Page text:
WHY I SIGNED THE LETTER
Like the majority of my women friends, I have been sexually harassed and sexually abused. I was a child, the perpetrators were men, and they were strangers. I told my parents about only one of the incidents. I don’t remember what my parents did, beyond my mother asking again and again, “Where did he touch you?” I didn’t have a name for that part of my body.
I’ve also been bullied at the university where I worked for twenty-five years. The most serious case involved a staff member who verbally attacked me in the department office and who later threatened my life. That person was a woman. Her story was different from mine, and it was important that we both were listened to.
After a lengthy review, she was banned from the campus for a specific period of time and eventually removed from her position. But because of the flawed process, the lack of any assistance from my faculty association and the slowness of the university’s response, I had a nervous breakdown, abandoning my classes in the middle of the term and taking sick leave. Only after eight months of counselling was I able to return to teaching. Two years later, I became the Chair of the Department.
I find it sad that, in this case, these are my credentials, and though I don’t like enumerating them like items on some kind of dark honour roll, such personal revelations seem necessary for any signatory of “the letter” to be heard. I have avoided defending my position except in private emails until now, because I don’t participate in social media and I don’t want to add in any way to this terrible substitute for thoughtful debate. But the character attacks and public bullying, which includes the trashing of books (remind you of anything?) and calling signatories “rape apologists,” is making me physically ill again.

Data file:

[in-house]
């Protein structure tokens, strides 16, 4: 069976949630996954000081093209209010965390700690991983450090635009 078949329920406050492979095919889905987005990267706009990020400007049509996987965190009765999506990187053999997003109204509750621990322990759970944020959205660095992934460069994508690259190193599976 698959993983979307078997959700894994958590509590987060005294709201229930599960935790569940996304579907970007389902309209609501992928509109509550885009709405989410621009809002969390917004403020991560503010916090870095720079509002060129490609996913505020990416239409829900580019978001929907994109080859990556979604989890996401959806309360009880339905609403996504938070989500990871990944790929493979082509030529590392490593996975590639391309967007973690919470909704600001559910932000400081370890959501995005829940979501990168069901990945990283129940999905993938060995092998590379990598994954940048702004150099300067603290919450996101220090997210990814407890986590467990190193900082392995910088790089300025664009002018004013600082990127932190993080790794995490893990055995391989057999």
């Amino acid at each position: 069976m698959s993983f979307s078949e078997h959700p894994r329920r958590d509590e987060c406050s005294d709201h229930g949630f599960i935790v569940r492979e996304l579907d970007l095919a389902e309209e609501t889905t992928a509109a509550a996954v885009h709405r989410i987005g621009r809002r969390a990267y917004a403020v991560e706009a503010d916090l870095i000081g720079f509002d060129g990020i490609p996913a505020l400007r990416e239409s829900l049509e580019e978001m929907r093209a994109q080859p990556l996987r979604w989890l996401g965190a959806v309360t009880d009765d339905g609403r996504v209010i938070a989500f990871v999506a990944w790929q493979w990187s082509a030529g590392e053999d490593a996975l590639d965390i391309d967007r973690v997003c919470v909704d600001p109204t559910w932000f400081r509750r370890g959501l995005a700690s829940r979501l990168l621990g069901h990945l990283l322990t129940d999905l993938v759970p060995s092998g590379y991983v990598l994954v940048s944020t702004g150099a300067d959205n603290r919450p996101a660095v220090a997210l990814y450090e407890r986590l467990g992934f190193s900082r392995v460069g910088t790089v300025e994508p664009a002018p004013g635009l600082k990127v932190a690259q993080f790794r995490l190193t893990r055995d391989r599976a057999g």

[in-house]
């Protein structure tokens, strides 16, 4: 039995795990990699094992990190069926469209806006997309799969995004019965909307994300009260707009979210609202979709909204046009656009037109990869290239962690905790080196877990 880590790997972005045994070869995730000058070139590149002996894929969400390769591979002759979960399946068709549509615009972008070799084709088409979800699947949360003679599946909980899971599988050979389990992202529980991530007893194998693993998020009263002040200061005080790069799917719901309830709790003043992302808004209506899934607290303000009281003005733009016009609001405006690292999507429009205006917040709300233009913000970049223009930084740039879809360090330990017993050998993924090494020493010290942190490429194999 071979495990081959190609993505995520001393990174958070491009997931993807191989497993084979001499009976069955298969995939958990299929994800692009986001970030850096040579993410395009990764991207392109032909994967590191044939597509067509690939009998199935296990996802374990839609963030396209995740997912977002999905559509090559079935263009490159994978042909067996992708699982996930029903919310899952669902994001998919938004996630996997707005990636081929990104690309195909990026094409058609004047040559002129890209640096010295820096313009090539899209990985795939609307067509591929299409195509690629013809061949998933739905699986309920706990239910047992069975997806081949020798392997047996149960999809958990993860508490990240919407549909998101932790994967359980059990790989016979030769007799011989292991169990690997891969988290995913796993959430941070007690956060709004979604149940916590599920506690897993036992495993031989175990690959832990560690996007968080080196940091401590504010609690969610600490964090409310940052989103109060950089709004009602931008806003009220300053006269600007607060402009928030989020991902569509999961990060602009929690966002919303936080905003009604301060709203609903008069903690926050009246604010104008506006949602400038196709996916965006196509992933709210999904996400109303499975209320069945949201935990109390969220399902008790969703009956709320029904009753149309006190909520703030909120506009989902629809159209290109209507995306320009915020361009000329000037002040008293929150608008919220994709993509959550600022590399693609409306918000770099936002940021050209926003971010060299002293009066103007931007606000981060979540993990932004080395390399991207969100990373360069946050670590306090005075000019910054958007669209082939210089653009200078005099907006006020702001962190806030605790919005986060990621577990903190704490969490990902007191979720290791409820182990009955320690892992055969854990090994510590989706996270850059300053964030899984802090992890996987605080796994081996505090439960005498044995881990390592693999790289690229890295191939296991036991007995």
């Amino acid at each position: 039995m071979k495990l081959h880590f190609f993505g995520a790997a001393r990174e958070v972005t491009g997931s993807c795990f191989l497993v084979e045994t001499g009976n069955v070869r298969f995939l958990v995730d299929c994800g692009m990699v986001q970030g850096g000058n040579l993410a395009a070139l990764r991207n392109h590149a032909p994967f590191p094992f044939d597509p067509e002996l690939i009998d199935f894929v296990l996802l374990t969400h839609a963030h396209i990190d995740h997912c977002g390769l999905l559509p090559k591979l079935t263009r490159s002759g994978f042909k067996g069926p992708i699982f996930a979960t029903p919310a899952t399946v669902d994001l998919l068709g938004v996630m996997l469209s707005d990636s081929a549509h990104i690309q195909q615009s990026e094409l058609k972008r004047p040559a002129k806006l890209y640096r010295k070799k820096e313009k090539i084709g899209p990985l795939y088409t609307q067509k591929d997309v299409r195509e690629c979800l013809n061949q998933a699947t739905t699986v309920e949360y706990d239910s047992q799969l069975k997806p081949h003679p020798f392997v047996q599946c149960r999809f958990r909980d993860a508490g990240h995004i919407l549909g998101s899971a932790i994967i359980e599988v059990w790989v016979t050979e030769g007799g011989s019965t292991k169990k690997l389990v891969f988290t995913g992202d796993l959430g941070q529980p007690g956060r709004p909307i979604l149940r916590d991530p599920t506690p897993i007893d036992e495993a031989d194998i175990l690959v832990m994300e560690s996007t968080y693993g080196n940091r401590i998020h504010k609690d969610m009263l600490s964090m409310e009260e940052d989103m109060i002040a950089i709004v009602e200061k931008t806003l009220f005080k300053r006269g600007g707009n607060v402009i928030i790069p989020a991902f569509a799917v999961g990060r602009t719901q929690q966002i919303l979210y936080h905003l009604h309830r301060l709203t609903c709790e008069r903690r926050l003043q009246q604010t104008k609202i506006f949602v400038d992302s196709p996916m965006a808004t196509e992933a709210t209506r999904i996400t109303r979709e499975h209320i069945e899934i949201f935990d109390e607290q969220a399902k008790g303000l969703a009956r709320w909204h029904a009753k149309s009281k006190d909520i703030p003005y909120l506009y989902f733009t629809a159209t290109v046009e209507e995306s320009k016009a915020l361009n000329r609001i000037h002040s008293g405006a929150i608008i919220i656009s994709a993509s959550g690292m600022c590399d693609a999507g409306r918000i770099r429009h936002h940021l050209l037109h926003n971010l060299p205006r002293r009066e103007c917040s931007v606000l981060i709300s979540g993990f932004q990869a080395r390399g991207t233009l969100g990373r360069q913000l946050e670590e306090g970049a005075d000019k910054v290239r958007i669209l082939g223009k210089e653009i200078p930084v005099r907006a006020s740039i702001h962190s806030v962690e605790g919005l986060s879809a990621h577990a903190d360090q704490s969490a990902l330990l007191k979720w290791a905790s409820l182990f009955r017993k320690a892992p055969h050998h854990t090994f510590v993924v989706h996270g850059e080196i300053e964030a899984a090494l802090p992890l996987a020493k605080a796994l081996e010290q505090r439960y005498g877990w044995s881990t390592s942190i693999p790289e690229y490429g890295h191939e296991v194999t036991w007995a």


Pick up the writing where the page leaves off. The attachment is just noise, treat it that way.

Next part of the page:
I signed the letter not because I am Steven Galloway’s friend (he is an acquaintance whom I’ve met at literary events over the years), but because I believe UBC has acted in an unjust manner that has damaged both him and the complainants. Now the harm is reaching out to anyone who voices their objection to the institution’s handling of the issue. In retrospect, I wish there had been a passage in the letter that strongly stated the signatories were not dismissing the concerns of the complainants. I’m deeply sorry that so many have seen the calling of UBC to account as an attack on them. But what is gained by now lashing out at others?
I subscribe to Brainpickings Weekly. I went there today for respite. In this Sunday’s edition, the editor quotes from Parker Palmer’s 2011 Healing the Heart of Democracy: The Courage to Create a Politics Worthy of the Human Spirit. Palmer writes, “Rage is simply the mask that heartbreak wears. When we share the sources of our pain with each other, instead of hurling our convictions like rocks at ‘enemies,’ we heave a chance to open our hearts and connect across some of our greatest divides.” May we can connect across this one, which is the most divisive I’ve experienced since I started writing over forty years ago in the country I call home.
After all of the nasty accusations and the pressure from people I would have called my friends to remove my name from the letter, I remain a signatory. Carmen Aguirre’s recent article in The Walrus speaks at length about the letter’s intent and the dangers of not standing up for what one believes. Her eloquence, clarity and courage give me hope that it might not be too late for this inflammatory shaming and name-calling to come to an end and be replaced by reasoned and civil discourse, perhaps even by generosity and compassion for one another.